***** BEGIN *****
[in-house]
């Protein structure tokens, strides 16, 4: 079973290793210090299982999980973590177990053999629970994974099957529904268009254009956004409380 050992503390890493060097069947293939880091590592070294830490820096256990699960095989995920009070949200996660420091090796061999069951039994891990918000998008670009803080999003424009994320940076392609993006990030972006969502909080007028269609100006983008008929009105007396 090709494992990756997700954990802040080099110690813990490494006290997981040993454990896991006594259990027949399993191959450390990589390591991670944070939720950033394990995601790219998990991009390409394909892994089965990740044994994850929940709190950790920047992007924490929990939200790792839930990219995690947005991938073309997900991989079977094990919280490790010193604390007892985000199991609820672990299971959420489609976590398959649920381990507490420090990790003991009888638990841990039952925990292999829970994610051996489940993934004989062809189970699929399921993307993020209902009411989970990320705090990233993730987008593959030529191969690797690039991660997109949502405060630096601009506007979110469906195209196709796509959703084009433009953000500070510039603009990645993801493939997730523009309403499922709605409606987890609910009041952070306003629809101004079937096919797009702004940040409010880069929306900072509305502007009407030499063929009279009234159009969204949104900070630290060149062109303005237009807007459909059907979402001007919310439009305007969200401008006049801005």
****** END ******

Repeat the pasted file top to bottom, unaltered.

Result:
[in-house]
């Protein structure tokens, strides 16, 4: 079973290793210090299982999980973590177990053999629970994974099957529904268009254009956004409380 050992503390890493060097069947293939880091590592070294830490820096256990699960095989995920009070949200996660420091090796061999069951039994891990918000998008670009803080999003424009994320940076392609993006990030972006969502909080007028269609100006983008008929009105007396 090709494992990756997700954990802040080099110690813990490494006290997981040993454990896991006594259990027949399993191959450390990589390591991670944070939720950033394990995601790219998990991009390409394909892994089965990740044994994850929940709190950790920047992007924490929990939200790792839930990219995690947005991938073309997900991989079977094990919280490790010193604390007892985000199991609820672990299971959420489609976590398959649920381990507490420090990790003991009888638990841990039952925990292999829970994610051996489940993934004989062809189970699929399921993307993020209902009411989970990320705090990233993730987008593959030529191969690797690039991660997109949502405060630096601009506007979110469906195209196709796509959703084009433009953000500070510039603009990645993801493939997730523009309403499922709605409606987890609910009041952070306003629809101004079937096919797009702004940040409010880069929306900072509305502007009407030499063929009279009234159009969204949104900070630290060149062109303005237009807007459909059907979402001007919310439009305007969200401008006049801005």